The Canadian/Streit Typhoon was developed by Guerman Goutorov, a Russian immigrant to Canada who, in the 1990s began doing business by building armored trucks for banks to transport cash in. In 1992 Goutorov incorporated his operation as the Streit Group and by 2000 he had a thriving and rapidly growing firm that also added armored protection to automobiles.

Major expansion began in 2005 when Goutorov made a deal to begin franchising manufacturing and sales to overseas firms. The principal partner here was the UAE, where the main Streit Group manufacturing plant now is. There are smaller Streit Group manufacturing operations in Canada, the United States and seven other countries, in addition to the UAE.

In 2016 Streit Group got into trouble with the Canadian government because the UAE franchise had sold Typhoons to participants in the Libyan and South Sudan civil wars. These conflicts were under a UN arms embargo which Canada supported and enforced. After much legal wrangling and the payment of some fines, Streit Group emerged unscathed by proving that Streit Group Canada did not control sales by its overseas sales franchises. Streit Group also made much of the fact that Typhoons were designed as defensive systems, often used by UN, foreign aid and diplomatic personnel in dangerous areas. Within the automotive industry, Streit Group has long been recognized as a major and legitimate manufacturer. The UAE has been a major investor in Streit Group and a major manufacturer of Typhoons. The UAE sells what it manufactures and the customers are satisfied.

Also satisfied was Iran, which was so fond of the Streit Group Typhoon that they literally copied the design and in late 2018 Iran revealed that it was producing an MRAP 4x4 wheeled armored vehicle called Tufan. Some interpret “Tufan” as “Typhoon” but most Iranians used “Tufan” to describe the less powerful tropical storms Americans call hurricanes. Whichever way you interpret Tufan the Iranian vehicle is indeed based on the Streit Group Typhoon, and most Streit Typhoons are produced across the Persian Gulf in the UAE.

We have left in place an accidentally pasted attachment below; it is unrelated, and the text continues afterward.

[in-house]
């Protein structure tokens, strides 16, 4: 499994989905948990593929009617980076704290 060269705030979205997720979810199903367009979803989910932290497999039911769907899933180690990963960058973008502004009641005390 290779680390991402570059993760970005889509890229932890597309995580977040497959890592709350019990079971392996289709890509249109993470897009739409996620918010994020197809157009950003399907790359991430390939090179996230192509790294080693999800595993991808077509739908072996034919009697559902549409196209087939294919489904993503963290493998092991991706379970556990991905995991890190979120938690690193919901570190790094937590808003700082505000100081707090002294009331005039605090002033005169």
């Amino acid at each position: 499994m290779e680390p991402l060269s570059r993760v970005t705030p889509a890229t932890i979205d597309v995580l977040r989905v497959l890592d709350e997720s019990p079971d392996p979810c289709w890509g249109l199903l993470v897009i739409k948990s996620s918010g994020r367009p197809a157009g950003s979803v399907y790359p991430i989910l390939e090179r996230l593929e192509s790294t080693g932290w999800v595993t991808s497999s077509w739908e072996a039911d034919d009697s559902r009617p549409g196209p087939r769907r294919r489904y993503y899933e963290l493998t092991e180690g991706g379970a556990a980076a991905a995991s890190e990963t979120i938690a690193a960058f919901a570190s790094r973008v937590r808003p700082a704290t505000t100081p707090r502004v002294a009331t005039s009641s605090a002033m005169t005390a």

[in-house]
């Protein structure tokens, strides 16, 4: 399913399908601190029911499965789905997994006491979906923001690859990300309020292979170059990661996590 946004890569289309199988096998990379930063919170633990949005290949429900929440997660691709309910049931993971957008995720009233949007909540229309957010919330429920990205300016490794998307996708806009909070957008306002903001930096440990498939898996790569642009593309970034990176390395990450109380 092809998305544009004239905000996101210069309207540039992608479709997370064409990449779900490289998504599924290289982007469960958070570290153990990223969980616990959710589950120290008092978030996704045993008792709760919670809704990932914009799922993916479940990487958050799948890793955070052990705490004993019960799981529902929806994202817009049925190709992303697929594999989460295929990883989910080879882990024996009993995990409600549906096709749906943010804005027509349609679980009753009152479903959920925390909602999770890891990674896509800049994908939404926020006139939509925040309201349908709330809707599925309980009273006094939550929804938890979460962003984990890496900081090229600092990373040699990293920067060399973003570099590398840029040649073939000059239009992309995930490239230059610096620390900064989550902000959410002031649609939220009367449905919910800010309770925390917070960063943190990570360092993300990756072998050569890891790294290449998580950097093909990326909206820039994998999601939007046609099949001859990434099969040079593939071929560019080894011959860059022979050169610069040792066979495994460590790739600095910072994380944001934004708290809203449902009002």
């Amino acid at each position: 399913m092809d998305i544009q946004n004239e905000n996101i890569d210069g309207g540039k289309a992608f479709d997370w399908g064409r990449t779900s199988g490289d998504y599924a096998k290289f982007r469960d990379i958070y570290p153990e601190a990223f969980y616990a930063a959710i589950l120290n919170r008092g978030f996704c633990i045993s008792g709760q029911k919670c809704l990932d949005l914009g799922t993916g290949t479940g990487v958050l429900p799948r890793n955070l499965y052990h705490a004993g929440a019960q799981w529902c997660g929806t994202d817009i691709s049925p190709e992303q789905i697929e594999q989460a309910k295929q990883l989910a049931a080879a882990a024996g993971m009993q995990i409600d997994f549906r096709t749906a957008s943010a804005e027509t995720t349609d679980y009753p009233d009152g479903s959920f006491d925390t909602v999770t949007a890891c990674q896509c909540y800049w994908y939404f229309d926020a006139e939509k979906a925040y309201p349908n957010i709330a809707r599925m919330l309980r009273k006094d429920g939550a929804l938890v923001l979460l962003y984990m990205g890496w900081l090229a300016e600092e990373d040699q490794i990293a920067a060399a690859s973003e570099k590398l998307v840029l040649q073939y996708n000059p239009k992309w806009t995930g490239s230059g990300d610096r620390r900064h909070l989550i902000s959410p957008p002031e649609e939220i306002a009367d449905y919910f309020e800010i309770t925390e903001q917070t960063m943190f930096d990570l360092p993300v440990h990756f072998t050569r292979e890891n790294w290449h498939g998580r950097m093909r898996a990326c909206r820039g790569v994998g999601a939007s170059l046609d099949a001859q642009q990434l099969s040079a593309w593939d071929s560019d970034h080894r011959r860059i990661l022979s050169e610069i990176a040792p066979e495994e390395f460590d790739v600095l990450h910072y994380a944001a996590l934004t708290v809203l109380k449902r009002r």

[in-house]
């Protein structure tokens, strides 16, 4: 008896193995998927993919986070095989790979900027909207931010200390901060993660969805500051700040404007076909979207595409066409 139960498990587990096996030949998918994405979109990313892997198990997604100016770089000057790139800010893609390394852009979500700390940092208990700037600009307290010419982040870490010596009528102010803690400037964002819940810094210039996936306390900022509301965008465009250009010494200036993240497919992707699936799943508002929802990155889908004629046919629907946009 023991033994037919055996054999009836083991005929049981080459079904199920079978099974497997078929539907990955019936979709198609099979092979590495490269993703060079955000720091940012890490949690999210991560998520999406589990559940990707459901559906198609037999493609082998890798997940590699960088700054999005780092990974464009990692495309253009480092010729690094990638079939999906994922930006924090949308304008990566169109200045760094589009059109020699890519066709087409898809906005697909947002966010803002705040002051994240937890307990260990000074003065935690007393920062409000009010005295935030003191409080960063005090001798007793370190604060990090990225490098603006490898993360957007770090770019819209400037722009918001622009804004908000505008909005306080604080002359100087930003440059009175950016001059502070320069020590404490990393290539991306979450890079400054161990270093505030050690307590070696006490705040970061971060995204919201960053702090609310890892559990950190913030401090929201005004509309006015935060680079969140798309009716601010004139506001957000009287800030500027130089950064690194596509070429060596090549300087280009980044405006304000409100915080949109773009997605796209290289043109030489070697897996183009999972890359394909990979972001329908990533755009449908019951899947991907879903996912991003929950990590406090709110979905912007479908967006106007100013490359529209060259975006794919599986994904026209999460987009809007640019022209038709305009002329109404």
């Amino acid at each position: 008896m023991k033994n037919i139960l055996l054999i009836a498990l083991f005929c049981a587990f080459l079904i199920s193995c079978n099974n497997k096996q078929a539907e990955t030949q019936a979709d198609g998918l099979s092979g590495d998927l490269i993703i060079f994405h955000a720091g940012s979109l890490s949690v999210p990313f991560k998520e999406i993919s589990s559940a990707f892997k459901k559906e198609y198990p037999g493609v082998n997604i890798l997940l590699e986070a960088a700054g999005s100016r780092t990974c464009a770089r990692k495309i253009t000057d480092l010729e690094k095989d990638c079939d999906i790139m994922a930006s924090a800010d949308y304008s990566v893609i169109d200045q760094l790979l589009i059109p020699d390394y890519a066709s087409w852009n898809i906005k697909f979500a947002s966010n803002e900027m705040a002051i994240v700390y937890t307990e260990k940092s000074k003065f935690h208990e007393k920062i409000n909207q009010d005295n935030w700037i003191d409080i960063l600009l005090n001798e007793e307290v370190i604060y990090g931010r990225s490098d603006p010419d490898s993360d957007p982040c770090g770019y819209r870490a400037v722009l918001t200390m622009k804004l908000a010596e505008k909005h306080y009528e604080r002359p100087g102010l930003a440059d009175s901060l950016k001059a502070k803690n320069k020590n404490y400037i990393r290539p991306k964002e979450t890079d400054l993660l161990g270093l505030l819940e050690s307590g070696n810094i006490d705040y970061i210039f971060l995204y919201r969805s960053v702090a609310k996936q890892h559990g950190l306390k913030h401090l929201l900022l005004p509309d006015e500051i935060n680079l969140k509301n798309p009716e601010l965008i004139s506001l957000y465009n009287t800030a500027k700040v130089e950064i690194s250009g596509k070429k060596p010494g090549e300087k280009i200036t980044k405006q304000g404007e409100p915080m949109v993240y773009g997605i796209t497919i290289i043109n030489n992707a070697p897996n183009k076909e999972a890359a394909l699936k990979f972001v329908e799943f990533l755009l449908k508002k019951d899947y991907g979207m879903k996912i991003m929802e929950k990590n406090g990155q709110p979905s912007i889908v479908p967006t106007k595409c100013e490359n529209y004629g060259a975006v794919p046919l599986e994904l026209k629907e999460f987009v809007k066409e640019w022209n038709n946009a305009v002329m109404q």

Iranian publicity photos displayed five completed vehicles with eight more visible on the production line. The vehicles were very visibly similar to the Canadian Typhoon. At the time Iran was facing more violence internally with a growing number of incidents involving large protests and armed attacks. Iran could probably sell their copy for less if many of the Typhoon internal features were left out or made optional. At the moment Iran appears to be building them for internal use by the IRGC (Islamic Revolution Guards Corp) security forces and the national police.

MRAPs are built using the same construction techniques pioneered by South African firms that have, over the years, delivered thousands of landmine resistant vehicles to the South African armed forces. These were a great success. The South African technology was imported into the U.S. in 1998 and was first used in the design of vehicles used by peacekeepers in the Balkans and later in Iraq and Afghanistan. The U.S. military bought over 10,000 MRAPs (from several manufacturers) by 2009 and then canceled orders as the fighting in Iraq died down with the defeat of the Islamic terror groups there.

MRAPs have proved very popular in Africa. In mid-2019 a regiment of the Mali army was converted to a mechanized unit with the addition of several dozen 11 ton Casspir armored vehicles. These are from South Africa, which is where this late 1980s vintage vehicle proved to be the first effective modern MRAP design to enter wide use. Casspir will always be remembered as one of the earliest and most successful MRAP type vehicles. Originally designed for the South African police in the early 1980s, this 4x4 wheeled vehicle has remained in production ever since. The basic design has been upgraded over the years. Germany paid for these Casspirs and has provided trainers for drivers and mechanics. Casspirs carry up to twelve troops and have plenty of bulletproof windows (with gun firing ports) and are excellent for patrols. Like all MRAP vehicles, Casspirs (and their passengers) can survive most vehicle mines and roadside bombs as well as rifle and machine-gun fire.

Currently, the Russian Typhoons are only used by the Russian military, although some were sold, or notated to a former part of the Soviet Union, Uzbekistan.